What is it?

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This topic contains 22 replies, has 21 voices, and was last updated by Apple Apple 1 year, 10 months ago.

Viewing 8 posts - 16 through 23 (of 23 total)
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  • #401
    Monica
    Monica
    Participant

    The Empty Follicle Syndrome (EFS) is a frustrating condition in which no oocytes (eggs) are retrieved at IVF, even though ultrasound and estradiol measurements showed the presence of many potential follicles.The mechanism responsible for EFS remains obscure. Many hypotheses have been put forward, but none truly explain this syndrome. The most likely cause of EFS is ovarian ageing, as many patients who suffer from EFS are also poor responders.If an EFS cycle does occur during your treatment, please make sure you discuss it thoroughly with your gynaecologist and the clinic counsellor.EFS is an infrequent event and has been estimated to occur in between 2 – 7% of IVF cycles. However, the overall risk of recurrence in later IVF cycles is 20% and the risk of recurrence is higher as the age of the patient increases, with a risk of recurrence of <10% in patients <35 years, 24% for those between 35 and 39 years, and 57% for those over 40 years of age.

    #479
    Bridget
    Bridget
    Participant

    Empty follicle syndrome (EFS) has been defined as a condition in which no oocytes are retrieved from mature ovarian follicles with apparently normal follicular development and estradiol levels, after Controlled ovarian hyper stimulation (COH) for an assisted reproductive technology (ART) cycle, despite repeated aspiration and flushing. No oocytes are retrieved even after many ultrasounds & estradiol levels which show many potential follicles, Empty follicle syndrome is a frustrating situation at times.The risk factor for Empty follicle syndrome increases with age. About 24% of patients between the age of 35 to 39 years of age & 57% for those > 40 years of age.It has also 20% chances of recurrence & the risk of recurrence increases with advancing age of the patient.

    #615
    Sarah
    Sarah
    Participant

    Frequently, when following vigorous and often repeated flushing of follicles at egg retrieval they fail to yield eggs, it is ascribed to “Empty Follicle Syndrome.” This situation is most commonly seen in older women, women who have severely diminished ovarian reserve, and in women with polycystic ovarian syndrome. In my opinion it is often preventable when an optimal, individualized and strategic protocol. Ordinarily, normal eggs will readily detach and be captured with the very first attempt to empty a follicle. Eggs that have several chromosomal numerical abnormalities are often unable to facilitate this process. This explains why when the egg is complex aneuploid, its follicle will not yield an egg…and why, when it requires repeated flushing of a follicle to harvest an egg, it is highly suggestive of it being aneuploid and thus “incompetent”.

    #625
    Klara
    Klara
    Participant

    You know this is unexpected and uncommon; and many doctors are completely stumped as to what to do when this happens, because they have not dealt with this condition earlier. This is actually a medical emergency, but is often managed badly. Because many doctors don’t know how to deal with this problem, they tend to just continue with the procedure blindly, and suck out the follicular fluid from all the follicles. After completing the procedure, they then leave the theater.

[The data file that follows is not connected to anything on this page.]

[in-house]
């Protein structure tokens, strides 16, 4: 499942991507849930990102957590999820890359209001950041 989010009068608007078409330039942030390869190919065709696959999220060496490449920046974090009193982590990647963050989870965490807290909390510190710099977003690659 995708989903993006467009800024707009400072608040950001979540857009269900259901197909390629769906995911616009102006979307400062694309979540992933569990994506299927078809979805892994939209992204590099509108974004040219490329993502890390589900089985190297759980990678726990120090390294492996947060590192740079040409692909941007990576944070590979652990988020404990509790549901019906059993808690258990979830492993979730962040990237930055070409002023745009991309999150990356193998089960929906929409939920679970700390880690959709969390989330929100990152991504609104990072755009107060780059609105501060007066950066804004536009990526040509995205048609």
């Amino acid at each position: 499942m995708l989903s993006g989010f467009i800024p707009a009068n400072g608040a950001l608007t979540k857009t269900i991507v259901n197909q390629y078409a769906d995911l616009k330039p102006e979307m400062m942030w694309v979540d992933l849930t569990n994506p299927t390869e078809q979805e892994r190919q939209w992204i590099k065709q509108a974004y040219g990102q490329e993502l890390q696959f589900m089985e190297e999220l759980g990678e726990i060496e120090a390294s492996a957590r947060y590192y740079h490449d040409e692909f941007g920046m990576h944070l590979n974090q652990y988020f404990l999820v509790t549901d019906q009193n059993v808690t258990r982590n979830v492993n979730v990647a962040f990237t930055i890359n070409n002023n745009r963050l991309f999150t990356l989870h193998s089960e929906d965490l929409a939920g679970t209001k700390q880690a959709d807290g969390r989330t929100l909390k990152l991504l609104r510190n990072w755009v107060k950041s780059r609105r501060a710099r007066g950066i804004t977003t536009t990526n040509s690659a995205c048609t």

When the embryologist then reports that he cannot find any eggs, they tell the patient – Sorry, we did not get any eggs at all.

    #641

    Daria
    Participant

    I think that this is unexpected and uncommon; and many doctors are completely stumped as to what to do when this happens, because they have not dealt with this condition earlier. This is actually a medical emergency, but is often managed badly. Because many doctors don’t know how to deal with this problem, they tend to just continue with the procedure blindly, and suck out the follicular fluid from all the follicles. After completing the procedure, they then leave the theater. When the embryologist then reports that he cannot find any eggs, they tell the patient – Sorry, we did not get any eggs at all.

    #695
    Ana
    Ana
    Participant

    oh, i know a lot about it and i think that i may help you with this problem. first of all it is a condition in which no oocytes are retrieved from mature ovarian follicles with apparently normal follicular development and estradiol levels. no oocytes are retrieved even after many ultrasounds & estradiol levels which show many potential follicles, empty follicle syndrome is a frustrating situation at times. eFS do not predict a reduced fertility potential in future cycles. that is everything what i may tell you concerning this topic. i think that i have mentioned everything.

    #736

    Donna
    Participant

    The doctor starts puncturing the follicles, and is dismayed when the embryologist does not get any eggs whatsoever in the follicles.
    The procedure in the OR seems to be technically straightforward.
    The follicles collapse when aspirated and there is free flow of follicular fluid into the test tubes.
    However, when the embryologist scans the follicular fluid under his microscope, he does not find any eggs as all

    #823
    Apple
    Apple
    Participant

    I think that it has been more than a decade since the concept of empty follicle syndrome (EFS), in which no oocytes are retrieved in an IVF cycle, was introduced.
    EFS has been reported to occur in natural as well as stimulated cycles in which multiple follicles develop yet no oocytes are retrieved. The incidence of this syndrome in patients undergoing IVF has been estimated to be about 2–7% , although a more recent report suggests a lower incidence.

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